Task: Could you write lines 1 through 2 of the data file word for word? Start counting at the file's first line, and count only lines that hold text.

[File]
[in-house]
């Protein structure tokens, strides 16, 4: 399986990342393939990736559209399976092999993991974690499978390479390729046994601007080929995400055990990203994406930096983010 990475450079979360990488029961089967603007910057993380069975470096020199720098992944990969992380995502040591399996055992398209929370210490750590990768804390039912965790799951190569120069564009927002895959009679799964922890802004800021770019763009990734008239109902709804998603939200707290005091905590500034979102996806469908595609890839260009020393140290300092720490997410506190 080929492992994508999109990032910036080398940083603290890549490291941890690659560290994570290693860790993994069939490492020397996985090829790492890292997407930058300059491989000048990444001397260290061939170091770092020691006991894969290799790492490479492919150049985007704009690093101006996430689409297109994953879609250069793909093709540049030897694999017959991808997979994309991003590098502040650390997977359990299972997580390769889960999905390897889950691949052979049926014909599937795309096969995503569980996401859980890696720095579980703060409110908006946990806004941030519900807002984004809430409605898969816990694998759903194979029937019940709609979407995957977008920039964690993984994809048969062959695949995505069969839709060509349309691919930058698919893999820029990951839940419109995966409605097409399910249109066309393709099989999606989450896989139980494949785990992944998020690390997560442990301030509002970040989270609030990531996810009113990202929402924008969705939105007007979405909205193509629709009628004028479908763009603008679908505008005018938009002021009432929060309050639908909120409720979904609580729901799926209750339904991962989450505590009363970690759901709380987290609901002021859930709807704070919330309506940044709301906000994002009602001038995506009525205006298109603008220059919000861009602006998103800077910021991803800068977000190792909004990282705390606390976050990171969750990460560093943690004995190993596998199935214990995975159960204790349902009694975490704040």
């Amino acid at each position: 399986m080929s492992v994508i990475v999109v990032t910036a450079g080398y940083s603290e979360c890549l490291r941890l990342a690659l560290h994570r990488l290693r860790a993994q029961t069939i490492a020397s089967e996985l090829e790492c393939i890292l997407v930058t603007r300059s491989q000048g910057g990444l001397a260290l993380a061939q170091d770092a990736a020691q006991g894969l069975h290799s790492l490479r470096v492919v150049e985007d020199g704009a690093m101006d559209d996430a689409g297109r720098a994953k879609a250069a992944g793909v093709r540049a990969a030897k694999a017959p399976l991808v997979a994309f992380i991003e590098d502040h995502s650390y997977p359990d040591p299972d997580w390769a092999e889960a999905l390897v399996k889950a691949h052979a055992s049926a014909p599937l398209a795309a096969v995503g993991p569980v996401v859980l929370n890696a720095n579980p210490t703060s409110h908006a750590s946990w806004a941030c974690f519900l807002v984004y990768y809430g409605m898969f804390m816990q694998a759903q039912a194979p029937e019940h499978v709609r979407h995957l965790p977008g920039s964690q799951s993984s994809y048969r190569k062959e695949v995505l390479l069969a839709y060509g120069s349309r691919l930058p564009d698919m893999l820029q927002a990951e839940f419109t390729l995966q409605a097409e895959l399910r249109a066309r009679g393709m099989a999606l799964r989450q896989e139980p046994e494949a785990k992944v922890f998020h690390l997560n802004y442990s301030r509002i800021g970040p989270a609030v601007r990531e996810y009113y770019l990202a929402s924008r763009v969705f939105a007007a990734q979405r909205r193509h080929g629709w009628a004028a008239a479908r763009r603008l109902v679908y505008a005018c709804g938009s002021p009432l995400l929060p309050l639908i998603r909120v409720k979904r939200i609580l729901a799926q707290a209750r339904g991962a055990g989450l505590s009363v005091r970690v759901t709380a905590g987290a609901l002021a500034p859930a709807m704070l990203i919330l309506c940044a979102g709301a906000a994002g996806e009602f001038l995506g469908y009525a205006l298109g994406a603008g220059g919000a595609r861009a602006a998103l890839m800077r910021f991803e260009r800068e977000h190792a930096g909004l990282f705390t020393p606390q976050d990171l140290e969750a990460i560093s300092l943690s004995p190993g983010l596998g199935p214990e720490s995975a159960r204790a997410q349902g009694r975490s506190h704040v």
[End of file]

[in-house]
């Protein structure tokens, strides 16, 4: 399986990342393939990736559209399976092999993991974690499978390479390729046994601007080929995400055990990203994406930096983010 990475450079979360990488029961089967603007910057993380069975470096020199720098992944990969992380995502040591399996055992398209929370210490750590990768804390039912965790799951190569120069564009927002895959009679799964922890802004800021770019763009990734008239109902709804998603939200707290005091905590500034979102996806469908595609890839260009020393140290300092720490997410506190 080929492992994508999109990032910036080398940083603290890549490291941890690659560290994570290693860790993994069939490492020397996985090829790492890292997407930058300059491989000048990444001397260290061939170091770092020691006991894969290799790492490479492919150049985007704009690093101006996430689409297109994953879609250069793909093709540049030897694999017959991808997979994309991003590098502040650390997977359990299972997580390769889960999905390897889950691949052979049926014909599937795309096969995503569980996401859980890696720095579980703060409110908006946990806004941030519900807002984004809430409605898969816990694998759903194979029937019940709609979407995957977008920039964690993984994809048969062959695949995505069969839709060509349309691919930058698919893999820029990951839940419109995966409605097409399910249109066309393709099989999606989450896989139980494949785990992944998020690390997560442990301030509002970040989270609030990531996810009113990202929402924008969705939105007007979405909205193509629709009628004028479908763009603008679908505008005018938009002021009432929060309050639908909120409720979904609580729901799926209750339904991962989450505590009363970690759901709380987290609901002021859930709807704070919330309506940044709301906000994002009602001038995506009525205006298109603008220059919000861009602006998103800077910021991803800068977000190792909004990282705390606390976050990171969750990460560093943690004995190993596998199935214990995975159960204790349902009694975490704040």